HELSINKI (AP) -- Nokia Corp. reported Thursday that its third quarter net loss widened further to €969 million ($1.27 billion) with a 19 percent plunge in revenue, as it struggles against the dominance of Samsung and the iPhone in the tough smartphone market.
Net sales dropped to €7.2 billion ($9.45 billion), and Nokia gave a grim outlook for the rest of the year as it prepares for this fall's launch of Microsoft Corp.'s new phone software, Windows Phone 8.
The Finnish firm said sales of its flagship Lumia phones — its first Windows-based devices launched a year ago — dropped to 2.9 million units from 4 million in the previous quarter. It acknowledged it expects no quick gains from the new Windows launch, warning that the current three-month period would be "challenging ... with a lower-than-normal benefit from seasonality in volumes."
Nokia also failed to say when and where the new Lumia 920 and 820 will be launched, except that it will be in "selective" markets during the current quarter.
Investors, some of which had been expecting a bigger drop in sales, pushed Nokia's share price up more than 10 percent during the day, but the gains did not last. The shares closed at €2.22 ($2.91) — up only 1 percent — on the Helsinki Stock Exchange.
In 2011, the third-quarter net loss was of €68 million on revenues of €8.9 billion. While this year's loss was deeper than analysts' forecast for a €610 million shortfall, sales beat expectations of €6.99 billion.
Analyst Hannu Rauhala from Pohjola bank in Helsinki said Nokia's performance had been a mild surprise.
"The worst fears are over ... and Nokia's network operations were clearly better than expected," he said.
The company said its feature phones had shown strong sales on the previous quarter and Nokia Siemens Networks — its former lossmaking joint venture with Germany's Siemens AG — had seen 3 percent revenue growth in the period with an operating profit of €182 million.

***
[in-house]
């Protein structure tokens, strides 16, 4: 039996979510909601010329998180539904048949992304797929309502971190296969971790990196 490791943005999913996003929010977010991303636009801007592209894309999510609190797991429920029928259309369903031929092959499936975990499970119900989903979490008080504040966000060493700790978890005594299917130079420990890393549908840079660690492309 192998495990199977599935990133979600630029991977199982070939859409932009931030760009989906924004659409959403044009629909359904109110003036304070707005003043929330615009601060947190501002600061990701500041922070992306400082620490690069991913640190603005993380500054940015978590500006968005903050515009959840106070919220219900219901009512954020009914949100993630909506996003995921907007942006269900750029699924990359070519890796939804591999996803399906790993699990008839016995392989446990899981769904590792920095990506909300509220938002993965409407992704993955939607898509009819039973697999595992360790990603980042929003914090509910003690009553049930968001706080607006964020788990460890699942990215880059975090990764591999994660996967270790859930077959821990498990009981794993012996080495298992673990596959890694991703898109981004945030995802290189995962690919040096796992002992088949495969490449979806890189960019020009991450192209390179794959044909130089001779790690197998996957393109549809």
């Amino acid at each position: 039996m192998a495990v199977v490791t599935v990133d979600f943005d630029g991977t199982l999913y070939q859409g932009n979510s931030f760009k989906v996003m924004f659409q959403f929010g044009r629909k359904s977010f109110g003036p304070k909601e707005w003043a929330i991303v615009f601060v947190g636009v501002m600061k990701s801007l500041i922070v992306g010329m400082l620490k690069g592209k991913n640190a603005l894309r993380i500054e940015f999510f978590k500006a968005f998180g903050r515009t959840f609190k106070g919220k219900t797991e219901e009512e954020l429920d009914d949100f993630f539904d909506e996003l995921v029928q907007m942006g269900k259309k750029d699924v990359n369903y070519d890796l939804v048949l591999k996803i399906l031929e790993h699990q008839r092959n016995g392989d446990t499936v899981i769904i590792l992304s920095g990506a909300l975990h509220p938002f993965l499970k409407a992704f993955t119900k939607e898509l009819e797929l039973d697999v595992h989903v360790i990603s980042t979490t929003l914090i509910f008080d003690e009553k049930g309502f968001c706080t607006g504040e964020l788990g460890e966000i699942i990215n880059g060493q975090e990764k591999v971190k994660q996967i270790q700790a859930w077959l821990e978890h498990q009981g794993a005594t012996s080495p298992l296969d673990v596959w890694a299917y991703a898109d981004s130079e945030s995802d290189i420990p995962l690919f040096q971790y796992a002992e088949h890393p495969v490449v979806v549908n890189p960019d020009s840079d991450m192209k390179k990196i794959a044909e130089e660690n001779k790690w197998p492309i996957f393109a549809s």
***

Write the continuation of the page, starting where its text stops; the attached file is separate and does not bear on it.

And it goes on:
But the slide in Nokia's smartphone sector continued in the third quarter when revenue dropped more than 50 percent year-on-year to €976 million, with volumes plunging more than 60 percent to 6.3 million. In the second quarter Nokia sold 10 million smartphones.
Strategy Analytics said it expects Samsung to sell 55 million smartphones in the third quarter and Apple to ship 27 million.
Overall, Nokia sold 83 million mobile devices in the quarter, down slightly from the previous quarter but a plunge of 22 percent from a year earlier, when it had unit sales of more than 106 million. Analysts said they expect Samsung to top 98 million devices in the third quarter.
Neil Mawston from London-based Strategy Analytics said it was too early to bury Nokia as it comes through the transition period.
"If Microsoft and Nokia are not back on a strong upward path by April alarms bells will start ringing," Mawston said.
CEO Stephen Elop conceded that the third quarter was "difficult" as Nokia still suffers in the shift from the Symbian and Meego platforms on its devices to Microsoft's Windows software.
"Q3 represented a tough transitional quarter for our smart devices business as we introduced consumers for the innovation ahead with the new line of Lumia products," Elop said.
Nokia, formerly the world's top cellphone maker, had hoped to stem the decline in smartphones through the partnership with Microsoft Corp. but North America — the frontline of the smartphone market — continued to be a disappointment for its net sales and volumes further dropped by more than 50 percent in the region in the quarter.
Not only has it lost out in the fierce top-end race, it is now also losing ground to Asian makers in lower-end devices and phones using Google's popular Android platform.
Samsung overtook Nokia as the world's No. 1 cellphone maker in the first quarter, selling 86.6 million cellphones against Nokia's 83 million. Nokia had led the field for 14 years with global market share peaking at 40 percent in 2008.
Nokia has announced more than 10,000 layoffs this year in an attempt to reduce operating expenses by €1 billion by 2013, and has said that it will continue with more cutbacks to make the company profitable again.
The company, based in Espoo, near Helsinki, employs 105,300 — down 23 percent from a year ago.
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